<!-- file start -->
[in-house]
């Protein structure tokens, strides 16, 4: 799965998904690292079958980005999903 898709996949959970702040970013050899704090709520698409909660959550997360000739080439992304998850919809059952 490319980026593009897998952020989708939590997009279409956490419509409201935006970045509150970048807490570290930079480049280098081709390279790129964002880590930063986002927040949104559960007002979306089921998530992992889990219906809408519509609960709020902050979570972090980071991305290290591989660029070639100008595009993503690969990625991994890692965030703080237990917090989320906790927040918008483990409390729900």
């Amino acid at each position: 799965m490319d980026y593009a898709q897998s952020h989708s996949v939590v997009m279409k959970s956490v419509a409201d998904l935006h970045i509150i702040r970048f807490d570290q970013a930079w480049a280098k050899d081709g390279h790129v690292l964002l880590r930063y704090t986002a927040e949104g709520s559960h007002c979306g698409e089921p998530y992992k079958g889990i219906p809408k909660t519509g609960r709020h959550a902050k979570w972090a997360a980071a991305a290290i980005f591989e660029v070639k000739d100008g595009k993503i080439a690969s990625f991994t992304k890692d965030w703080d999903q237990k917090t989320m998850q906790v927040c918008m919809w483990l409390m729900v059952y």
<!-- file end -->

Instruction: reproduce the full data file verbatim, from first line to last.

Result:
[in-house]
């Protein structure tokens, strides 16, 4: 799965998904690292079958980005999903 898709996949959970702040970013050899704090709520698409909660959550997360000739080439992304998850919809059952 490319980026593009897998952020989708939590997009279409956490419509409201935006970045509150970048807490570290930079480049280098081709390279790129964002880590930063986002927040949104559960007002979306089921998530992992889990219906809408519509609960709020902050979570972090980071991305290290591989660029070639100008595009993503690969990625991994890692965030703080237990917090989320906790927040918008483990409390729900």
């Amino acid at each position: 799965m490319d980026y593009a898709q897998s952020h989708s996949v939590v997009m279409k959970s956490v419509a409201d998904l935006h970045i509150i702040r970048f807490d570290q970013a930079w480049a280098k050899d081709g390279h790129v690292l964002l880590r930063y704090t986002a927040e949104g709520s559960h007002c979306g698409e089921p998530y992992k079958g889990i219906p809408k909660t519509g609960r709020h959550a902050k979570w972090a997360a980071a991305a290290i980005f591989e660029v070639k000739d100008g595009k993503i080439a690969s990625f991994t992304k890692d965030w703080d999903q237990k917090t989320m998850q906790v927040c918008m919809w483990l409390m729900v059952y």